Acadia Faculty Q & A: Dr. Can Mutlu
By Omar Bhimji
This past summer, Dr. Can (pronounced: John) E. Mutlu of Acadia’s Department of Politics received a grant from the Social Sciences and Humanities Research Council for a new project: “Designing Border Security.”
Omar Bhimji (OB): What’s your new research project about?
Can Mutlu (CM): The Designing Border Security project is about the relationship between architecture and security. We’re going to be looking at four recently renovated border facilities in order to understand the process that leads to the creation of secure, yet aesthetically pleasing, border-crossing infrastructures.
OB: It doesn’t sound like you’re talking about Trump’s wall…
CM: Not at all. The way architecture is being employed here goes beyond the physical; the facilities we’re looking at have made security both beautiful and all but invisible. They’ve used materials like reclaimed wood from pine beetle-infested trees in BC, and removed counters and line-ups. For most people crossing the border, the experience is like visiting an Apple Store, which is no coincidence since one of the facilities was designed by the firm that designed the original Apple stores. The first, public-facing layer of security is hidden by the design aesthetic.
OB: Do you have a theory about the motivation behind this shift in design?
CM: We believe that the intent behind the shift is two-fold. For most people who cross the border, a more aesthetically pleasing facility will improve the experience and promote good relations. The design is meant to put “trusted-travellers” at ease. But this layer, and this feeling, also hides the struggle: it creates an illusion that makes the border seem less ferocious and obfuscates the practices happening behind closed doors. So in both ways it works to hide the apparatus of security: from our eyes and our experience, but also in the imaginary: how we think of and imagine our collective experience.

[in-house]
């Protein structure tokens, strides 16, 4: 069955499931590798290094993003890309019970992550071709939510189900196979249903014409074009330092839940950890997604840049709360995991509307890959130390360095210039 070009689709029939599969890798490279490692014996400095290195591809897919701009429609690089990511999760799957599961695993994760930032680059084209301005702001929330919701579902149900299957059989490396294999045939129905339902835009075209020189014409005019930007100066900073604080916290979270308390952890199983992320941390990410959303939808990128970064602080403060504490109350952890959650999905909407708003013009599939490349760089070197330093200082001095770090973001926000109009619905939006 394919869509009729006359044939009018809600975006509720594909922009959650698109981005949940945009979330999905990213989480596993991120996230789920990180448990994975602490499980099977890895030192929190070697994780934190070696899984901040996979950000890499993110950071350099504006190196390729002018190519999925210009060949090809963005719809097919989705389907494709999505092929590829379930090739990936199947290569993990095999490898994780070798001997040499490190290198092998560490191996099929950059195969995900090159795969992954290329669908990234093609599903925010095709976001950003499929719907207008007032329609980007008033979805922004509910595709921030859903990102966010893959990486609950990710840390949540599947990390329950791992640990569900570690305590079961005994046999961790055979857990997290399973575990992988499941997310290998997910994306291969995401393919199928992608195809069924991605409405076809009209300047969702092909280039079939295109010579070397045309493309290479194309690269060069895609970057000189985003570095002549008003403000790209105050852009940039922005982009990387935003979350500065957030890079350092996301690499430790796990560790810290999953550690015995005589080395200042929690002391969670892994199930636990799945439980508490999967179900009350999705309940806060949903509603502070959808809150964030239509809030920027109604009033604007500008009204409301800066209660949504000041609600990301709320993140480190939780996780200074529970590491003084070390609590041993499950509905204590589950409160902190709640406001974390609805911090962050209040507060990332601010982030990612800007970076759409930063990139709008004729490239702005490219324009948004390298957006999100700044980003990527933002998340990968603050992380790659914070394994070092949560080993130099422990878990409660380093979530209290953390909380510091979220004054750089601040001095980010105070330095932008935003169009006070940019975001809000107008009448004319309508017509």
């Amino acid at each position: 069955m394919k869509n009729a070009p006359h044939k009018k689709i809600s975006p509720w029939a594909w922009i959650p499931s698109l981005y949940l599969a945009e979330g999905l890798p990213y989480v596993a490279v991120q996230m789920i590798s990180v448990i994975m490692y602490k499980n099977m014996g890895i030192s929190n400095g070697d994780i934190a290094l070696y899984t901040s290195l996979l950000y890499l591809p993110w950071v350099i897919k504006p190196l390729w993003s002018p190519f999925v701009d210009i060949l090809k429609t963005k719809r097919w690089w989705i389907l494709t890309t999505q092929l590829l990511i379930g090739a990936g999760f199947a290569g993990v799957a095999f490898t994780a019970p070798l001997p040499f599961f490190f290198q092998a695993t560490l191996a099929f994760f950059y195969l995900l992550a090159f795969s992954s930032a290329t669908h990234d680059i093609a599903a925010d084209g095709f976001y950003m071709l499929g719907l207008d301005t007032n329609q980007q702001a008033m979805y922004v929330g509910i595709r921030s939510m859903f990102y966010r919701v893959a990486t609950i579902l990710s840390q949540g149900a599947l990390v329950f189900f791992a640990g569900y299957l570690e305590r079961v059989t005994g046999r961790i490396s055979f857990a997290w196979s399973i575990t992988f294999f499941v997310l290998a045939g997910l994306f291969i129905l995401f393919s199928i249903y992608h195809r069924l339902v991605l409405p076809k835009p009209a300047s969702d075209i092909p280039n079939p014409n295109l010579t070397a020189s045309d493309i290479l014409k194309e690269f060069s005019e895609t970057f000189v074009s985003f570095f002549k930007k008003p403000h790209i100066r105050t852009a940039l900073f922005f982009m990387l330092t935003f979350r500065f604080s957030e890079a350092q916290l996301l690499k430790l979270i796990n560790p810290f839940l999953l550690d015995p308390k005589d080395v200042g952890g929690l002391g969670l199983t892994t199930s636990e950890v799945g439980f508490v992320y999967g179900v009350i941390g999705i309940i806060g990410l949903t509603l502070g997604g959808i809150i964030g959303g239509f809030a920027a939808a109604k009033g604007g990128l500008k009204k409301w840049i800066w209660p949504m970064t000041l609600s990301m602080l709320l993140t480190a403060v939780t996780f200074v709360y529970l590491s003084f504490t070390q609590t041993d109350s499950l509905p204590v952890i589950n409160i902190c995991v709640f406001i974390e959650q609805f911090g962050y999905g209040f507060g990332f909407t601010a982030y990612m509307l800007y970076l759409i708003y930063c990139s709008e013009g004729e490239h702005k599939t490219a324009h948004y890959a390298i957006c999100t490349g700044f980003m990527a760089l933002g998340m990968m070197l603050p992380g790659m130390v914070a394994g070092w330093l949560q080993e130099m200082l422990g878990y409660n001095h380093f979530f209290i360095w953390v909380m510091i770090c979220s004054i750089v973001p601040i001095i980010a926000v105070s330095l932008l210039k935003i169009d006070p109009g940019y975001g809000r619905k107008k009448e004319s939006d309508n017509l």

OB: How does this work fit with your broader research interests?
CM: The thread winding through my research career is the question: what is security today? Changes to borders and security practices are being driven by technological change: new technologies are affecting how we think of and design physical infrastructure and space; they’ve broadened the concept of security to be less responsive and more pre-emptive, even determinative. How humans interact with technology in this liminal space – around, but also between countries – has serious implications for our rights and sovereignty.
OB: Outside of work, what are you doing for fun these days?
CM: I’ve been going for long walks every day for about a year, usually on the rail trail from Wolfville to Grand Pre. I walk 16 or 17 kilometers in a day, often by myself listening to a podcast. I enjoy being outside and, especially if I can get out in the morning, I find it grounds me for the rest of my day, emotionally and mentally. But I’m planning to get a bike this spring, so I can get a bit further afield and do some more exploring in the Valley. I also travel once a month to see my daughter, Eleanor, in Ottawa; that‘s something that I always look forward to.
Image: Jon-Mark Wiltshire in Victoria, BC.